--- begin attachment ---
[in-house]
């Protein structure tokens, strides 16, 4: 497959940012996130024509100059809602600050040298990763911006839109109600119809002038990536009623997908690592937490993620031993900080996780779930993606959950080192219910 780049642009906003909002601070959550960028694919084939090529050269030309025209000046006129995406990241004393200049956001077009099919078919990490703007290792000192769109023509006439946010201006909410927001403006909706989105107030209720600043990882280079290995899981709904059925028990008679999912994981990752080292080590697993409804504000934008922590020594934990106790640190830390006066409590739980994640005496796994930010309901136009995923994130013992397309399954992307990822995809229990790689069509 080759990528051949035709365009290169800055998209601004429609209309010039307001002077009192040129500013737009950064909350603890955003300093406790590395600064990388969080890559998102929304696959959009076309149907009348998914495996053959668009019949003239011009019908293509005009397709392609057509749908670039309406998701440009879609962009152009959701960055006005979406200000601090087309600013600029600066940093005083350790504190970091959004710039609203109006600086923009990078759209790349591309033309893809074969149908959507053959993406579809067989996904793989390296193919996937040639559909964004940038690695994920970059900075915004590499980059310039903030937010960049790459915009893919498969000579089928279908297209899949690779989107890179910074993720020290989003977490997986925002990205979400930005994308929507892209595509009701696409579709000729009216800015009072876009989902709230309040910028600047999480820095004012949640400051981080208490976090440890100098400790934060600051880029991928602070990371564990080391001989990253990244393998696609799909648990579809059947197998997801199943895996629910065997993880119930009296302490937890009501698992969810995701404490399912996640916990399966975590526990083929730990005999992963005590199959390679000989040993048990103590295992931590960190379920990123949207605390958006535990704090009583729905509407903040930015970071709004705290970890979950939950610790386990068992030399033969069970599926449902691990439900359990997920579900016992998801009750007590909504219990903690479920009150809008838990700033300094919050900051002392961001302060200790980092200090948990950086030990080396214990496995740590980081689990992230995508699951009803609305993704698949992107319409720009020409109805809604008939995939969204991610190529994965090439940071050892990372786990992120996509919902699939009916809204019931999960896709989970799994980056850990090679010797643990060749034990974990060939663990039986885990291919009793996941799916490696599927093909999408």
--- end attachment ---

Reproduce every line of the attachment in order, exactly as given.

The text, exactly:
[in-house]
């Protein structure tokens, strides 16, 4: 497959940012996130024509100059809602600050040298990763911006839109109600119809002038990536009623997908690592937490993620031993900080996780779930993606959950080192219910 780049642009906003909002601070959550960028694919084939090529050269030309025209000046006129995406990241004393200049956001077009099919078919990490703007290792000192769109023509006439946010201006909410927001403006909706989105107030209720600043990882280079290995899981709904059925028990008679999912994981990752080292080590697993409804504000934008922590020594934990106790640190830390006066409590739980994640005496796994930010309901136009995923994130013992397309399954992307990822995809229990790689069509 080759990528051949035709365009290169800055998209601004429609209309010039307001002077009192040129500013737009950064909350603890955003300093406790590395600064990388969080890559998102929304696959959009076309149907009348998914495996053959668009019949003239011009019908293509005009397709392609057509749908670039309406998701440009879609962009152009959701960055006005979406200000601090087309600013600029600066940093005083350790504190970091959004710039609203109006600086923009990078759209790349591309033309893809074969149908959507053959993406579809067989996904793989390296193919996937040639559909964004940038690695994920970059900075915004590499980059310039903030937010960049790459915009893919498969000579089928279908297209899949690779989107890179910074993720020290989003977490997986925002990205979400930005994308929507892209595509009701696409579709000729009216800015009072876009989902709230309040910028600047999480820095004012949640400051981080208490976090440890100098400790934060600051880029991928602070990371564990080391001989990253990244393998696609799909648990579809059947197998997801199943895996629910065997993880119930009296302490937890009501698992969810995701404490399912996640916990399966975590526990083929730990005999992963005590199959390679000989040993048990103590295992931590960190379920990123949207605390958006535990704090009583729905509407903040930015970071709004705290970890979950939950610790386990068992030399033969069970599926449902691990439900359990997920579900016992998801009750007590909504219990903690479920009150809008838990700033300094919050900051002392961001302060200790980092200090948990950086030990080396214990496995740590980081689990992230995508699951009803609305993704698949992107319409720009020409109805809604008939995939969204991610190529994965090439940071050892990372786990992120996509919902699939009916809204019931999960896709989970799994980056850990090679010797643990060749034990974990060939663990039986885990291919009793996941799916490696599927093909999408």